It’s time for reconciliation between Turkey and Armenia.
It’s time to put an end to this bloody conflict once and for all.
Every year, the same ritual takes place in the Knesset: Representatives of the Armenian community in Israel are hosted in the gallery at the Knesset plenum and members of various political parties give speeches recommending that Israel publicly recognize the Armenian Genocide.
The last two speakers of the Knesset, President Ruby Rivlin and the current Speaker Yuli Edelstein, have both expressed their support for recognizing the Armenian Genocide, although with reservations. And every year the plenum votes to form a committee to investigate this possibility, but this is where the issue remains quietly buried until the ceremony repeats itself the following year.
Israel has consistently and systematically refused to deal with the issue of whether or not to recognize the Armenian Genocide.
Interestingly enough, even during the last few years since the Marmara Affair, when relations with Turkey were practically nonexistent, Israel still wouldn’t acquiesce and recognize the genocide.
And now that relations with Turkey are warming and political pressure on the Knesset has once again increased, there’s even less chance that this will be possible.
“Everything is so new and fragile,” people say.
But I disagree. In fact, I believe just the opposite: The time has come for reconciliation between Turkey and Armenia.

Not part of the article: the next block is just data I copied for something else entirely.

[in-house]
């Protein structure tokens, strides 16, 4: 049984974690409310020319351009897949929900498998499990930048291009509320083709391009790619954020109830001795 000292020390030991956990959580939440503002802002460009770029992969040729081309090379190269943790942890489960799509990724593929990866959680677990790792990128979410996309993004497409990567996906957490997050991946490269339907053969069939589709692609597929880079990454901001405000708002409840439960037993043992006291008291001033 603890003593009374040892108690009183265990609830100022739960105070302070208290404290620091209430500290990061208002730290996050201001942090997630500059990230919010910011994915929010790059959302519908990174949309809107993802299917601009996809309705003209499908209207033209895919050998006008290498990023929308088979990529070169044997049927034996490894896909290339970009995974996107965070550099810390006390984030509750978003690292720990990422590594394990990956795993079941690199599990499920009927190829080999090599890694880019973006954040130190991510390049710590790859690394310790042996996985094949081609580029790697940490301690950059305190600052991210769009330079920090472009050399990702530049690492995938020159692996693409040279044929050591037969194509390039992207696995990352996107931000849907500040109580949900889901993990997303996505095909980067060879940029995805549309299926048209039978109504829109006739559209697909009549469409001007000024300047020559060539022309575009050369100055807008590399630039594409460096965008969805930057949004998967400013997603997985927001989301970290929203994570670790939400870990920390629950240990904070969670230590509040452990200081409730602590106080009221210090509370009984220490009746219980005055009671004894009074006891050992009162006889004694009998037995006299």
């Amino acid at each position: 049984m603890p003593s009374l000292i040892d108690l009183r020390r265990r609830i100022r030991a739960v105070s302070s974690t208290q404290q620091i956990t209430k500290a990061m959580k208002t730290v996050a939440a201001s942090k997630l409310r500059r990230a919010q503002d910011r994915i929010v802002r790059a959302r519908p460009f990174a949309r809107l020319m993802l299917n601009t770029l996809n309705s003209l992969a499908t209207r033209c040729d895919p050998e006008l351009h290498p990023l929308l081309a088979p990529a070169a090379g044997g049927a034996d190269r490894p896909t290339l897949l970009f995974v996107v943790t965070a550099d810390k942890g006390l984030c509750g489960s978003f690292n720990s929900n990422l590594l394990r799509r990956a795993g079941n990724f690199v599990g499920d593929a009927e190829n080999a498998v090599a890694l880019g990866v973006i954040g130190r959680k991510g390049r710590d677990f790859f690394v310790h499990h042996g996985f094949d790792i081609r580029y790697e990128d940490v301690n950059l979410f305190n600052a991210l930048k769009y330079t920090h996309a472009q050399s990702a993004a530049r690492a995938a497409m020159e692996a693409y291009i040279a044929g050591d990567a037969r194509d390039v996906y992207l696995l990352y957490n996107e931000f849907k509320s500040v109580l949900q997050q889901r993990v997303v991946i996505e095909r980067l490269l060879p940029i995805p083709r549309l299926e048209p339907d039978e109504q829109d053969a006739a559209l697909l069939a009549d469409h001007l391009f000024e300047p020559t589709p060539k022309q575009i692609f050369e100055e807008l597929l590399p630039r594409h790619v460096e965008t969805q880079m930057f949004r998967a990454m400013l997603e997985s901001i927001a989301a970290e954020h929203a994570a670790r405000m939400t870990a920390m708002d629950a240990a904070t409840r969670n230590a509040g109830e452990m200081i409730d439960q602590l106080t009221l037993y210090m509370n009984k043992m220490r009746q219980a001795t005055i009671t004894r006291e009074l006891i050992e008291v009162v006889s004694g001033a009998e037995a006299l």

Reconciliation between these two nations would put an end to the international controversy of whether or not the massacres should be considered genocide.
Everyone will finally just agree that it was indeed genocide, and Turkey and Armenia will shake hands and turn over a new leaf.
A year ago, my colleague MK Anat Berko and I were asked to represent the Knesset at the commemoration of the 100th anniversary of the Armenian Genocide.
We took part in an experience that was at the same time very exciting and incredibly painful. We saw a nation in pain that has not been assuaged even though 100 years have passed since the genocide took place.
It seems as if the opposite is true – the pain has actually worsened.
We participated in the memorial march from the Armenian capital, Yerevan, to the Armenian Genocide memorial complex at the top of Tsitsernakaberd, which lasted for a whole night and a day, despite the cold and rain. The mound of flowers surrounding the monument grew and grew. MK Berko and I returned to Israel with a desire to make the leap and finally recognize the Armenian Genocide.
HORRIBLE EVENTS have been taking place in the Middle East in recent years, acts that might rival even the Armenian Genocide.
Millions of people’s lives have been changed for the worse. But from within this turmoil and mass slaughter, the voices of sanity and humanity can be heard at times. Within this chaos, Israel and Turkey have managed to find their way toward national reconciliation. Granted, the Marmara Affair cannot be compared to the Armenian Genocide, but the desire for reconciliation is true and real.
When people talk about international relations, they describe two levels: One operates according to our values, and the other according to our interests. Ideally, these two tracks overlap and the work set out for us is straightforward. But sometimes, the only way for countries to carry on diplomatic relations is by acting in accordance with our interests.